IE 11 is not supported. For an optimal experience visit our site on another browser.

More than 2,100 children separated at border 'have not yet been reunified,' Biden task force says

Only seven children have rejoined their families since Biden took office.

More than 2,100 children separated at the border by Trump administration’s “zero tolerance” program “have not yet been reunified” with their parents, according to the task force working to reunite the families.

In a 22-page progress report submitted to President Joe Biden last week, the task force indicated that 2,127 children are awaiting their reunions.

Only seven children have rejoined their families since Biden took office in January.

A senior DHS official, in a call with reporters, blamed “numerous errors and misinformation” in data kept by the Trump administration for the cumbersome reunification process.

“No comprehensive interagency system was in place to separate parents and their migrant children,” the official said.

The report, released publicly Tuesday during Vice President Kamala Harris’ trip to Guatemala and Mexico, states that 29 additional families “will be reunited in the coming weeks” and allowed to enter the United States under humanitarian parole, which lasts 36 months and can be renewed.

Department of Homeland Security Secretary Alejandro Mayorkas said last month that he could not guarantee permanent legal status for the families, but added, "we're going to do everything we can to make it work out."

The Biden administration says 1,786 children have “already been reunified with their parent,” most as a result of a court order during the Trump administration, a number the ACLU says may already be higher.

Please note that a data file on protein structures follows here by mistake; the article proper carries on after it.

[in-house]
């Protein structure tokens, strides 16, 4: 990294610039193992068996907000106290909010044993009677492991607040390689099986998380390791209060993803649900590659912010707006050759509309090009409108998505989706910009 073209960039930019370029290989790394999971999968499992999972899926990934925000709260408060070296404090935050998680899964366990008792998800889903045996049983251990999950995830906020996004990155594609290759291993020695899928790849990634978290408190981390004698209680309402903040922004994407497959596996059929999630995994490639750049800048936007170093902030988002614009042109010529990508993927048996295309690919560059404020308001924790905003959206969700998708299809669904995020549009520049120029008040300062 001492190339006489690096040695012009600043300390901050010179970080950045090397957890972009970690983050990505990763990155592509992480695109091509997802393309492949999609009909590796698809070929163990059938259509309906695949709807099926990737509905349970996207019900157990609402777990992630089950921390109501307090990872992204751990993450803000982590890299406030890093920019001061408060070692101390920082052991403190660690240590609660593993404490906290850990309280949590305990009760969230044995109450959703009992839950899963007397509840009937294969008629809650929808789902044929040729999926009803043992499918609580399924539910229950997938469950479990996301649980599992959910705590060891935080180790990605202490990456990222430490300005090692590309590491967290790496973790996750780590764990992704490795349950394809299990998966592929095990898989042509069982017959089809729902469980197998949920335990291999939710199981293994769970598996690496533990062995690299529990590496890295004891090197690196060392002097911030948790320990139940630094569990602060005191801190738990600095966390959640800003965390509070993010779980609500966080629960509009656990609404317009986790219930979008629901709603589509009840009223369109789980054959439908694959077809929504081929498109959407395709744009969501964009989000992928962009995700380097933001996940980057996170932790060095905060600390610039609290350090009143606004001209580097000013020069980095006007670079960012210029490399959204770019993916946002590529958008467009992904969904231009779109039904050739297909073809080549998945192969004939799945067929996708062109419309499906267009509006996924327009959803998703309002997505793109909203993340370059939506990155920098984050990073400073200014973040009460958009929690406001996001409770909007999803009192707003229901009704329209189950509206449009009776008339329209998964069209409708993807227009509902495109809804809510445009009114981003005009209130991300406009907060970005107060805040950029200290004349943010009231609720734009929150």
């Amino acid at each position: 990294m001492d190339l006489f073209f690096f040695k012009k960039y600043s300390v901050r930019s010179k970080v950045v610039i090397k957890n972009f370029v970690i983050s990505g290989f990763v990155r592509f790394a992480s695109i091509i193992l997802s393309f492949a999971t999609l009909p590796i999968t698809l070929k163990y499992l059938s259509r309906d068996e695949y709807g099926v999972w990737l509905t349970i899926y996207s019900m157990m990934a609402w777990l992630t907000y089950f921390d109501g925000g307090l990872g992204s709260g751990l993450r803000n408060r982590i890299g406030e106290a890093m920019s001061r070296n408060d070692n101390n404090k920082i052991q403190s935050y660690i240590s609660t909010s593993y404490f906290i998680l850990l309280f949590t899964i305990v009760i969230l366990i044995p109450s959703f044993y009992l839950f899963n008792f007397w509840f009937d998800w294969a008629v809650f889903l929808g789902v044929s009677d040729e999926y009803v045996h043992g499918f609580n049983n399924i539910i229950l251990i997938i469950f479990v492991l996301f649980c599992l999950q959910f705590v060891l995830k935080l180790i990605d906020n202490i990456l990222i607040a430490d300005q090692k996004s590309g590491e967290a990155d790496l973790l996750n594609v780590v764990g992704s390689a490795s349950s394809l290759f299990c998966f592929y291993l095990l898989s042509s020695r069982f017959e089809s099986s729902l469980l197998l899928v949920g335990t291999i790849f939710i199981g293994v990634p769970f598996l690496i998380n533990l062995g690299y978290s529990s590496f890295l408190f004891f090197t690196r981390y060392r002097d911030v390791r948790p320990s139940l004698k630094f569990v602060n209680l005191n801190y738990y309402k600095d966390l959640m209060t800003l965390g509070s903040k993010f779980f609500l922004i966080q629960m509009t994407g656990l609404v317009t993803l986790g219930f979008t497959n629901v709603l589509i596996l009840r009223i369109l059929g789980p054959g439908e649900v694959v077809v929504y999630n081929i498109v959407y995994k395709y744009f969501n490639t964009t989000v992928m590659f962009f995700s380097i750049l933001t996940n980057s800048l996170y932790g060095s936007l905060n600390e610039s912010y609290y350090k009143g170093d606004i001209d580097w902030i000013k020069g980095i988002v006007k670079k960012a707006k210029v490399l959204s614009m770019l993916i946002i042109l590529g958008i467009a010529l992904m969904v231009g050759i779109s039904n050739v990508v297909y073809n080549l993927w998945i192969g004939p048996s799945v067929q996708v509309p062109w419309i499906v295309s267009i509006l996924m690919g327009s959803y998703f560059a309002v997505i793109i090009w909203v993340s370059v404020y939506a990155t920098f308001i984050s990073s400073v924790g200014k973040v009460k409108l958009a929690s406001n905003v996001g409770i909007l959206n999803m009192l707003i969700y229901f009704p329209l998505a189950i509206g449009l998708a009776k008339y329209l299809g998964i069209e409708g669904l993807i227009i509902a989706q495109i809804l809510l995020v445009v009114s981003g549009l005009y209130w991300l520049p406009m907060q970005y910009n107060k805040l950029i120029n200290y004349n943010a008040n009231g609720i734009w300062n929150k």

“We believe there are more people reunified because of the court order than 1,786, and we will be looking to share that data with the government,” said Lee Gelernt, the deputy director of the ACLU’s immigrant rights project.

The pace of reunifications and scope of the task force’s work, which also includes providing “behavioral health services with a focus on trauma-related care,” has been criticized by some lawyers representing the families.

“We intentionally started slow so we could go fast later,” the senior DHS official said of the pace of reunifications.

“Would we have liked them to move quicker? Yes. Do they need to move at a much more rapid pace? Absolutely,” said Gelernt of the ACLU. “Could it have been done with a snap of the fingers? No. It is complex.”

The progress report was mandated as part of Biden’s executive order forming the task force and was due 120 days after he signed it.

The report states that 3,913 children separated from their families between July 2017 and January have been identified. The ACLU has said more than 5,400 children were separated at the border. The discrepancy, the DHS official said, is due to thousands of yet-to-be-reviewed files by the task force.

The report does not mention accountability for members of the Trump administration responsible for the policy, though as a candidate Biden called the policy “criminal” and as president-elect, promised a “thorough, thorough investigation” of the policy by his Department of Justice.